Revised UK childhood good character test should be scrapped
Campaigners say the government’s revised guidance on how the good character test is applied to children does not go far enough and still does not protect the rights of young people who have grown up in the UK and wish to naturalise.
Good character requirement
The good character requirement applies to children aged 10 and over, as this is the age of criminal responsibility. The review of the policy comes after a report by the independent chief inspector of UK borders and UK immigration.
A Freedom of Information request submitted by the Guardian in September 2018 found that as many as 400 children had been denied citizenship after failing the test since it was introduced in 2006. Many of these cases involved young people who had been born in the UK but had their applications turned down for convictions and cautions for minor offences.
The BBC reported the case of a woman in her 20s who was born in the UK and who holds down a full-time job but was refused British citizenship because of a series of shoplifting offences committed as a teenager. The report also highlighted cases of applications being declined because of petty thefts and cautions resulting from fights at school.
Critics have long held that the process fails to protect the best interests of the child which should be the primary consideration in such applications. In response, the government has updated its guidance to caseworkers to include that “the child’s age and particular circumstances and any mitigating factors such as their ability to understand the consequences of their actions” should be considered.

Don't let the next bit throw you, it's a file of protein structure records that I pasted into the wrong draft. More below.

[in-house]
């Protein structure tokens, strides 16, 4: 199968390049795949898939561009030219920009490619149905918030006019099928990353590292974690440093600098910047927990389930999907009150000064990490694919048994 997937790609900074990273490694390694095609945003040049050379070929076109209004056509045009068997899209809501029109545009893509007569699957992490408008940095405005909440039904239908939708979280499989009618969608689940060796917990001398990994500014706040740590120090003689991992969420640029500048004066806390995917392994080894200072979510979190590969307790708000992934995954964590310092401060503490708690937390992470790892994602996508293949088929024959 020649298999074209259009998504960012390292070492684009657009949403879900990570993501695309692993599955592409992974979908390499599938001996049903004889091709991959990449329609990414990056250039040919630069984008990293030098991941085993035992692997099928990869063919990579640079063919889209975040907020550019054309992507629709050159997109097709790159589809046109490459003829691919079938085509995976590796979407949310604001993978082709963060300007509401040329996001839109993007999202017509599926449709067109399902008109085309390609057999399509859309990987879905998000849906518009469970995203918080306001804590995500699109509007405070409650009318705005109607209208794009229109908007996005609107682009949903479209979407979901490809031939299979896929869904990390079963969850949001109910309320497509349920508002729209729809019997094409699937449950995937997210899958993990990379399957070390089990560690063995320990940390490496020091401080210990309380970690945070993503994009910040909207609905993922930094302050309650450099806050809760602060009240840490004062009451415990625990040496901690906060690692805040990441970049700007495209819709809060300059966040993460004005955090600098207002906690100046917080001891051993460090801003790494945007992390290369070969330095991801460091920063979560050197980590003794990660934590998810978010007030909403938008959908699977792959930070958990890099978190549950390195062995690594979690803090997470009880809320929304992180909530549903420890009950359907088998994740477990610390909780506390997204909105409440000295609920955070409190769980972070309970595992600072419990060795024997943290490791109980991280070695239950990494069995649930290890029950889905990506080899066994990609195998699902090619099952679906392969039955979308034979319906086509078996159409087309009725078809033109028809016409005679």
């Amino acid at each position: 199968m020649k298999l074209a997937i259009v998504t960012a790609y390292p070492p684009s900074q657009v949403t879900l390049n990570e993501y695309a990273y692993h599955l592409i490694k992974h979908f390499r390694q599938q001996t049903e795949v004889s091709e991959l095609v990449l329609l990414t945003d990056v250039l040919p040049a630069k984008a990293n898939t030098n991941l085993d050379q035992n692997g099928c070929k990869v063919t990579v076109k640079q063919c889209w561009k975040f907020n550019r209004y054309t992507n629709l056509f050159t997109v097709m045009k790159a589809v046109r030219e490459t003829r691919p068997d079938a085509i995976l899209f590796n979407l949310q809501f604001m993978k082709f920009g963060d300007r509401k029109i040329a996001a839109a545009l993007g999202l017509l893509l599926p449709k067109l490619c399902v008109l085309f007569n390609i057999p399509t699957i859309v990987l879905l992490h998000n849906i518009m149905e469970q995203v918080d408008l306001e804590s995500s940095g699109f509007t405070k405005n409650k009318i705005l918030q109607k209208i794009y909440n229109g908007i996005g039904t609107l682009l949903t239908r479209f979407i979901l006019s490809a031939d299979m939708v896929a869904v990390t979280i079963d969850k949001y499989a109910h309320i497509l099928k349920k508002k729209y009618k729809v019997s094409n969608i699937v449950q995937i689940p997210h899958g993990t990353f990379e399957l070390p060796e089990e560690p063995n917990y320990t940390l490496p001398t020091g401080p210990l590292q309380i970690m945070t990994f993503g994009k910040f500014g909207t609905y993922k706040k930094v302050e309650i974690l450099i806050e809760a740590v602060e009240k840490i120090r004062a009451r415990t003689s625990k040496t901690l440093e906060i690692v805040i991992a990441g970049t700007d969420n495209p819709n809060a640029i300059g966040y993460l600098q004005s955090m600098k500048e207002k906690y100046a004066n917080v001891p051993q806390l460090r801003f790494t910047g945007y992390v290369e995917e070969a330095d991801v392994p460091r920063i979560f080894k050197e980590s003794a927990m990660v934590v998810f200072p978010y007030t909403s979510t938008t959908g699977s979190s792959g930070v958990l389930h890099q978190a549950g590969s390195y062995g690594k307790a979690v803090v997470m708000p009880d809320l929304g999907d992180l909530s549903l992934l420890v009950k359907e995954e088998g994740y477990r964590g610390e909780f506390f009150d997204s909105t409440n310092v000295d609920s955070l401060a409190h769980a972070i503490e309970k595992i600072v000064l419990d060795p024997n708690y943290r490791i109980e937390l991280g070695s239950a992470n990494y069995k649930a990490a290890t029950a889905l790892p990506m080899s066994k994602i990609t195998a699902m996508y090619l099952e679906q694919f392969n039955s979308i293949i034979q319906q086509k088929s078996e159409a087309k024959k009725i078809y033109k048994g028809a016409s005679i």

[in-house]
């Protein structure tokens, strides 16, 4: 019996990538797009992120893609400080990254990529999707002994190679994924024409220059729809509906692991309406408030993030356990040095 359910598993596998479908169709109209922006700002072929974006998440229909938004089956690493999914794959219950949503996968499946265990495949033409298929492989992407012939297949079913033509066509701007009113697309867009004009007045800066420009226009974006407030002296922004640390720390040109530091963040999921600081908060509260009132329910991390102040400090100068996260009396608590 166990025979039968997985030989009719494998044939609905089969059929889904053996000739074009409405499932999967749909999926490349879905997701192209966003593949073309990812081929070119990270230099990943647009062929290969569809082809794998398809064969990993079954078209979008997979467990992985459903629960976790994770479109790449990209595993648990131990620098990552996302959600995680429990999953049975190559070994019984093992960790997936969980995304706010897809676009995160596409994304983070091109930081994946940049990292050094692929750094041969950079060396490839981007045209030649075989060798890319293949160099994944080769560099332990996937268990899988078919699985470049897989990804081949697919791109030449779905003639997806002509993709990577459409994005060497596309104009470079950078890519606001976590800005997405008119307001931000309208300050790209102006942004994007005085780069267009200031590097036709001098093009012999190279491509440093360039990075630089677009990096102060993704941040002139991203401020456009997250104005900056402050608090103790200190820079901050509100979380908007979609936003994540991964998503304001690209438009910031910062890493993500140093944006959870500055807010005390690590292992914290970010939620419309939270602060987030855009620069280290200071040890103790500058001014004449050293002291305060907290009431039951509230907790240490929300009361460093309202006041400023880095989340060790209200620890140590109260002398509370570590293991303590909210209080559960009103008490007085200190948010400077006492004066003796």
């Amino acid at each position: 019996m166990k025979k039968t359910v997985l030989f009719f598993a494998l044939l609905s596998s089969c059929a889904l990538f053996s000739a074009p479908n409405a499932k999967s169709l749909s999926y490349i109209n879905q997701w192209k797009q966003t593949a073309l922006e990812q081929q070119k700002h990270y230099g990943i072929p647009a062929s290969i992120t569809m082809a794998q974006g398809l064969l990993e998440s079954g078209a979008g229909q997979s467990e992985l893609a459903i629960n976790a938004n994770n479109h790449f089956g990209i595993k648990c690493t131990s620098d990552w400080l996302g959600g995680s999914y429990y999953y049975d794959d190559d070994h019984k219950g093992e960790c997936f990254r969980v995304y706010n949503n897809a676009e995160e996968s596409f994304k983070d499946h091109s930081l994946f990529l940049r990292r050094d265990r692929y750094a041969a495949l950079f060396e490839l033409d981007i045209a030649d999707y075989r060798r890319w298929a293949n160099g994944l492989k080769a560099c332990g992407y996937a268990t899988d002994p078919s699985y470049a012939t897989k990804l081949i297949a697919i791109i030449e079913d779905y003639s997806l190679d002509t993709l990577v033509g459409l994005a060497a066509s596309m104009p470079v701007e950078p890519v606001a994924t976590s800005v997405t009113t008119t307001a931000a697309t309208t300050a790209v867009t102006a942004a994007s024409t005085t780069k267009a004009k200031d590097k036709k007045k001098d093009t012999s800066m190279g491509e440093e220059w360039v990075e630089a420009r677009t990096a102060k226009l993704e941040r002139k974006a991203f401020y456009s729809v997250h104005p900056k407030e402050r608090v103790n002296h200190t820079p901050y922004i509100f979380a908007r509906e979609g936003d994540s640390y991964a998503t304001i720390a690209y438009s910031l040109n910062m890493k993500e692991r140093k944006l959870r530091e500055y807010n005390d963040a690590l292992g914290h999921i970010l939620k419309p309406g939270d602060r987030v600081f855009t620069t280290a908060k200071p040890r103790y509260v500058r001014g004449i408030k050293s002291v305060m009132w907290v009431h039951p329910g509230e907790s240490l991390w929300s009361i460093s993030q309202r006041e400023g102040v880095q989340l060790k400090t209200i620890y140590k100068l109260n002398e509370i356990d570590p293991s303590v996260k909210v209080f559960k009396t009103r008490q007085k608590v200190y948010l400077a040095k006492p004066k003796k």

Last year, groups including the Runnymede Trust and Amnesty International launched a campaign to scrap the test altogether in the case of child applications. The campaigners suggest it remains unjust to treat children by the same standards as adults and have again called for the policy to be scrapped for those aged under 18.
Campaigners also claim that the policy disproportionately discriminates against children from BME families. The Runnymede Trust posted the following tweet in response to the government announcement of the new guidance:
“Children born or brought up in this country & entitled to British citizenship are being stripped of their citizenship because of inhumane ‘good character’ tests. Runnymede Trust alongside @prcbc @amnestyuk are calling for this test to be scrapped.”